To maintain the uplink signal levels received by the donor BTS 12 at a level that provides a network connection of sufficient quality, the mobile devices 14 in the train will typically increase their output power to compensate for increased path losses as the train 14 moves away from the donor BTS 12. As the train 14 reaches the edge of the donor BTS coverage area, any mobile devices 14 engaged in communication with the donor BTS 12 will typically be transmitting at their maximum output power. As a result of this increased mobile device output power, the composite power output of the uplink amplifier circuitry 40 will also increase so that the repeater system 10 will typically be transmitting at its maximum rated output power in the uplink path back to the BTS 12. The increased output power demands on the uplink amplifier circuitry 40 may result in increased spurious emissions by the repeater system 10. These spurious emissions may, for example, be associated with third order intermodulation products generated by the interaction of multiple mobile device uplink signals with non-linearities in the uplink amplifier circuitry 40. Thus, at the coverage edge of the GSM BTS 12, the power level of the spurious emissions of the repeater system 10, resulting from third order intermodulation products, may be at or near their maximum power level.

The first and second BTS's 12, 18 may be BTS's used in any number of communications systems, and embodiments of the invention are not limited to a specific type of communications system or a specific frequency band. However, for the purposes of discussion, we will now assume a specific example where the first BTS 12 is a donor BTS operating in the extended GSM-900 (or EGSM) frequency band, and the second BTS 18 is a BTS operating in the adjacent GSM-R frequency band user for rail communication. In such a scenario, a repeater system 10 providing extended coverage in the EGSM band in the train will typically produce third order intermodulation products that fall into the uplink band of the GSM-R band, creating potential interference signals in the GSM-R band. Thus, at the edge of the donor BTS coverage area, the repeater system 10 may be producing in-band GSM-R spurious signals at a maximum power level. This may desensitize the GSM-R base station. The actual levels and frequencies of the spurious signals will depend in part on the linearity of the uplink amplifier circuitry 40, which is often characterized by the third order intercept point, as well as the number and frequency of uplink signals that are being transmitted.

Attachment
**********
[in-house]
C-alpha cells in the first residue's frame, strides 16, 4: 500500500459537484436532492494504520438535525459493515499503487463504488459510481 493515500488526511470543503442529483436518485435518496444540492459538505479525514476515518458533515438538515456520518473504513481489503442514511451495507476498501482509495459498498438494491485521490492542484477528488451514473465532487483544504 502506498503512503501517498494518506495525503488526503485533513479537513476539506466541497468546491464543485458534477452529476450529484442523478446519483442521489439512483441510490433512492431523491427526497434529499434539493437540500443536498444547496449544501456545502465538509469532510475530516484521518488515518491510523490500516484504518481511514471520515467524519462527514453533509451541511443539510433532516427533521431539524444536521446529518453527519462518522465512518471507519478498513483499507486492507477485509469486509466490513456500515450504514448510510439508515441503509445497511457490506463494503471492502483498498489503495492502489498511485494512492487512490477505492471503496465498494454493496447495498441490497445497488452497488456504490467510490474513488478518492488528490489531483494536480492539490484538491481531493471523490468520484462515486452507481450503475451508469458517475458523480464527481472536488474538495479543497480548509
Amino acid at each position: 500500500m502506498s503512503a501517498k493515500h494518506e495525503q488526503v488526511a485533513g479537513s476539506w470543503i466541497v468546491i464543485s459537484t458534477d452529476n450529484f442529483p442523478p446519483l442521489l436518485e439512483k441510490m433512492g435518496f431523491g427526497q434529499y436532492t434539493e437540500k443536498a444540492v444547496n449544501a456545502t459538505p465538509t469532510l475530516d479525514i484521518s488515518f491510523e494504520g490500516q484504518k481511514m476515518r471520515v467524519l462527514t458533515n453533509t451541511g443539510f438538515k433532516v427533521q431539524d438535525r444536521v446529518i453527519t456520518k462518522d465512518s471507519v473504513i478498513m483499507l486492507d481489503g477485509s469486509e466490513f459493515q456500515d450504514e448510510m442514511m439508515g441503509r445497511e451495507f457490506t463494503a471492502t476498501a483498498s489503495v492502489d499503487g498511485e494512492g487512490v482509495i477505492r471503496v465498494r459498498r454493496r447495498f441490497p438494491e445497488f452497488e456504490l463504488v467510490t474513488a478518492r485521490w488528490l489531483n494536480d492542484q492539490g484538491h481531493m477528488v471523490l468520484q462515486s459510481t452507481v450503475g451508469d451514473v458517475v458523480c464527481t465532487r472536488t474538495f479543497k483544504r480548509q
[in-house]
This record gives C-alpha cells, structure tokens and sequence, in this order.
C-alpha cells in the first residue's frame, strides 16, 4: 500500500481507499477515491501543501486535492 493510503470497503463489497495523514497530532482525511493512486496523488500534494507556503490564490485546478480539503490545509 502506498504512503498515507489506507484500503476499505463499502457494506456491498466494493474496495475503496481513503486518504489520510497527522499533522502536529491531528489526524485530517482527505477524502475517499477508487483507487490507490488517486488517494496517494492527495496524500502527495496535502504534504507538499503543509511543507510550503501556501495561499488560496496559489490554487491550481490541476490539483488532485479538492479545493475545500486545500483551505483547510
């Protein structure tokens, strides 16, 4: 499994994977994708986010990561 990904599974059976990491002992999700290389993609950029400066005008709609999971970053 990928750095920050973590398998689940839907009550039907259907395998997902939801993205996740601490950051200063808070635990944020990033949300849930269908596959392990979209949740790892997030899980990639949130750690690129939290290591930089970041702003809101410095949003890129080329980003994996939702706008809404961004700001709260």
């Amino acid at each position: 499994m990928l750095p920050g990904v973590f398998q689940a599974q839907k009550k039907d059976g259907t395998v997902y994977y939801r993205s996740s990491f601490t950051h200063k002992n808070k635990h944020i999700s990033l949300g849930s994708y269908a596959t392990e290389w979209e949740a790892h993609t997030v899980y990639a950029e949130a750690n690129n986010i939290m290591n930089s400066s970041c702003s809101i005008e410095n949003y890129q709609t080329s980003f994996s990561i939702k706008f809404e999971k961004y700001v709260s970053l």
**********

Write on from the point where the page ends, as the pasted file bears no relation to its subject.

If the second BTS 18 is sufficiently far from the repeater system 10 in the moving train, the path loss between the donor antenna 30 and the second BTS 18 will usually provide sufficient attenuation of the in-band spurious emissions to prevent desensitization of the second BTS 18. However, if the train 14 is relatively close to the second BTS 18 while simultaneously located at the coverage edge of the donor BTS 12, the spurious emissions incident on the second BTS 18 may be at a power level sufficient to desensitize the receiver circuitry in the second BTS 18. Therefore, whether the repeater system is interfering with the second BTS 18 depends on both the composite output power of the repeater 10 and the path loss between the repeater 10 and the second BTS 18.

The output power (and thus the power level of the spurious emissions) of the repeater system 10 thus depends at least in part on the path loss between the donor antenna 30 and the first or donor BTS 12. Likewise, the resulting level of interference produced at the second BTS 18 by the spurious emissions of the repeater system 10 depends on the path loss between the donor antenna 30 and the second BTS 18. Therefore, in accordance with one aspect of the invention, it has been determined that the amount of interference the repeater system 10 is likely producing at the second BTS 18 can be estimated based on the path loss between the donor antenna 30 and the first BTS 12 and the path losses between donor antenna 30 and the second BTS 18. One way to estimate the uplink path losses between the repeater 10 and the BTS's 12, 18 is to measure the downlink signal strength of the BTS's 12, 18 at the repeater system 10. This downlink signal strength measurement may be provided to the controller circuitry 20 by the receiver circuitry 33 in the form of a parameter of the received downlink signal, such as received signal strength indicator (RSSI).

In accordance with one aspect of the invention, the RSSI values of the various BTS's 12, 18 are monitored and measured. The RSSI values are then evaluated and used to determine how the repeater system is to be controlled to reduce the effects of any interference.